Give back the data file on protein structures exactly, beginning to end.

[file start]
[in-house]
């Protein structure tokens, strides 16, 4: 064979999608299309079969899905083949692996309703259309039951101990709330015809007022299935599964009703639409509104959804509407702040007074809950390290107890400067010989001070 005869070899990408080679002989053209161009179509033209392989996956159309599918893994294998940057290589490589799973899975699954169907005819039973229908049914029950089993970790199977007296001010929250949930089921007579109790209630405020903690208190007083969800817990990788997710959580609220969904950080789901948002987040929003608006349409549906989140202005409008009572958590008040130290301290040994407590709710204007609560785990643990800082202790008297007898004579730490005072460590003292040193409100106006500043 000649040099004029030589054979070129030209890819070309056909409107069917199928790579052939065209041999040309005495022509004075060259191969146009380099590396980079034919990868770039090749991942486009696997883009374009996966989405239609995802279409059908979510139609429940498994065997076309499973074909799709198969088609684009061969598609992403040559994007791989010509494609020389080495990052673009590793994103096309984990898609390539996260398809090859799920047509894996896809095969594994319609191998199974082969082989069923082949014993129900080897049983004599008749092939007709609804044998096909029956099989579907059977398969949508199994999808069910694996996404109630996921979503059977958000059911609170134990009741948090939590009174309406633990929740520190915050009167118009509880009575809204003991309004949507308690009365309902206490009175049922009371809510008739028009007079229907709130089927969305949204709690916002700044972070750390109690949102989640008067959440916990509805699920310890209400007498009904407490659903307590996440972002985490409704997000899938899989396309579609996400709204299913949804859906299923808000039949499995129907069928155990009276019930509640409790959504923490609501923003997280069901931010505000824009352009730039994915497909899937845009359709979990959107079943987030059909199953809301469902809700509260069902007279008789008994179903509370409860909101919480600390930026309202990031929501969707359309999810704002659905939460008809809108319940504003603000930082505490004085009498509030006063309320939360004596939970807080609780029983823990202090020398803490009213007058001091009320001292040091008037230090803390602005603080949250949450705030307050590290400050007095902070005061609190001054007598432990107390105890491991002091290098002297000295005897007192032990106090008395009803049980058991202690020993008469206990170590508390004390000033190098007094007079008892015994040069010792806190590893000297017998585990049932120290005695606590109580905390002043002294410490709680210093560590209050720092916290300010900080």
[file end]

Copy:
[in-house]
């Protein structure tokens, strides 16, 4: 064979999608299309079969899905083949692996309703259309039951101990709330015809007022299935599964009703639409509104959804509407702040007074809950390290107890400067010989001070 005869070899990408080679002989053209161009179509033209392989996956159309599918893994294998940057290589490589799973899975699954169907005819039973229908049914029950089993970790199977007296001010929250949930089921007579109790209630405020903690208190007083969800817990990788997710959580609220969904950080789901948002987040929003608006349409549906989140202005409008009572958590008040130290301290040994407590709710204007609560785990643990800082202790008297007898004579730490005072460590003292040193409100106006500043 000649040099004029030589054979070129030209890819070309056909409107069917199928790579052939065209041999040309005495022509004075060259191969146009380099590396980079034919990868770039090749991942486009696997883009374009996966989405239609995802279409059908979510139609429940498994065997076309499973074909799709198969088609684009061969598609992403040559994007791989010509494609020389080495990052673009590793994103096309984990898609390539996260398809090859799920047509894996896809095969594994319609191998199974082969082989069923082949014993129900080897049983004599008749092939007709609804044998096909029956099989579907059977398969949508199994999808069910694996996404109630996921979503059977958000059911609170134990009741948090939590009174309406633990929740520190915050009167118009509880009575809204003991309004949507308690009365309902206490009175049922009371809510008739028009007079229907709130089927969305949204709690916002700044972070750390109690949102989640008067959440916990509805699920310890209400007498009904407490659903307590996440972002985490409704997000899938899989396309579609996400709204299913949804859906299923808000039949499995129907069928155990009276019930509640409790959504923490609501923003997280069901931010505000824009352009730039994915497909899937845009359709979990959107079943987030059909199953809301469902809700509260069902007279008789008994179903509370409860909101919480600390930026309202990031929501969707359309999810704002659905939460008809809108319940504003603000930082505490004085009498509030006063309320939360004596939970807080609780029983823990202090020398803490009213007058001091009320001292040091008037230090803390602005603080949250949450705030307050590290400050007095902070005061609190001054007598432990107390105890491991002091290098002297000295005897007192032990106090008395009803049980058991202690020993008469206990170590508390004390000033190098007094007079008892015994040069010792806190590893000297017998585990049932120290005695606590109580905390002043002294410490709680210093560590209050720092916290300010900080």